2. For example, say everyone is taxed the same amount. Now someone earning £50,000 per annum is taxed 20% and we take that to be the basic rate of tax. With tax deducted that person now has £40,000. We may agree that 20% of his income (£10,000) is a fair amount for him to pay. But £10,000 from someone earning £20,000 per annum is a crippling amount that would put them into poverty. It is very difficult to live on £10,000. Now lets say we only take 20% from the second person. They're still losing £4000. At £16,000 per year that would make them eligible for benefits. Now say, we decrease the percentage of tax for everyone (e.g. from 20% to 10%) then the poorer would be better off, but the richer would barely notice the difference. They have more than enough money to pay their way. Also we'd suddenly be earning half as much tax. It would be impossible to pay for free education, the NHS, and transport. All things we can both agree are vital. The best solution is the tax the richer individual 20% and the poorer one 10% (for example) so both parties can keep on living their lives.

    3. The libertarian-capitalist view that all the money someone earns automatically becomes their sole property is mistaken. Say you become rich through a delivery business. Well congratulations your hard work has paid off and you amy now live comfortably for the rest of your life. Your children will get a better start and they too are likely to become wealthy. But the roads you used to get those goods around the country? You didn't build those. The police who protected your products in transit? You didn't pay them. The education that got you the grades necessary to become successful? Free up until 18 and the money loaned to you for your entire university education. Instead you paid taxes, proportional to your wealth and will do so as long as you earn an income and have savings in the bank. You need money to make money and not everyone has it. We are all indebted to our society. No-one is entirely self made. Some people got more from their society than others, in order to keep the cycle going they need give back. That is why our tax system, which so many people on this ridiculous thread call 'unfair' is the same basic system that's used everywhere in the world. Because the people with power, the people who understand economics, long since realise that this is the only way to run a country. The tax system does need to be reformed - but not to cut the rich people slack, rather to close the loop holes people use to shirk their responsibilities No one likes paying tax, but like death it is a certain thing.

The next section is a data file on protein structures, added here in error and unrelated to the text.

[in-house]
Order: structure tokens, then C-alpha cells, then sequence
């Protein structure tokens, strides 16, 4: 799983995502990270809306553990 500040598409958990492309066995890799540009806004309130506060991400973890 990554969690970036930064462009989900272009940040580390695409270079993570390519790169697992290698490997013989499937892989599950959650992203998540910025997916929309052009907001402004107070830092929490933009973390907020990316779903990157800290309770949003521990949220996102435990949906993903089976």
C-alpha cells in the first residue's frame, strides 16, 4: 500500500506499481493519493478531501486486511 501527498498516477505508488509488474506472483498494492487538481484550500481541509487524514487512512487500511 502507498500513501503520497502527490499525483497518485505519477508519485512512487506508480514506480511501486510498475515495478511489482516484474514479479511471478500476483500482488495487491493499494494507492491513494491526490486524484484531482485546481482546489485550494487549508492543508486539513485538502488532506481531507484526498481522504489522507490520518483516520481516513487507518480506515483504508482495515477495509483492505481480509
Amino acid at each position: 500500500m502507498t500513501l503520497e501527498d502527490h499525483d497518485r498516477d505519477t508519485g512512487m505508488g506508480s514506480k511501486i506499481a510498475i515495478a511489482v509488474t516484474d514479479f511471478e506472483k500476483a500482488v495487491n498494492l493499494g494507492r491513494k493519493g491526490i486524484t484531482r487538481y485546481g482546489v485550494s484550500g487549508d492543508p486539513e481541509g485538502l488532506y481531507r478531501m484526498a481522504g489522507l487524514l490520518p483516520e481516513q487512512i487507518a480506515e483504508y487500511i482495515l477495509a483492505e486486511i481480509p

1. I agree with that.

    2. Okay, so yes we need taxes so that we can have all these free services. I understand having higher tax for the richer person. However, 2 people earning the same because of tax isn't fair. (The individual with a higher paying job now earning almost the same as the person with a lower paying job. (in the next paragraphs)

    3. I agree with what you're saying but it sounds like you're saying that if you do well you should give back more. Maybe that is right. :/
    Ooh... that last paragraph just summed that up. :O

    I'm not going to lie though, I sill don't think that they should make the tax for those in the highest-paying percentile any higher than it is now. I can understand that you're giving back for everything society has given to you but you shouldn't have to feel smothered by high taxes.

    It just looks really... bad. I mean how can someone who earns a much higher salary have tax taken off their salary and end up with the same salary as someone else? That other person will have paid less for tax.

    (Original post by RayApparently)
    Your ideas are very common sense, very reasonable. It isn't deluded at all and I'd never suggest such a thing. But your looking through the eyes of someone with a bright future ahead of them. It is easy to forget that your not the only one who'll have to work for you to get that future.

    We live in a society. We live by our common endeavour. Understanding and respecting that, is Socialism.
    Ah okay and I wasn't accusing you of trying to say that. Thanks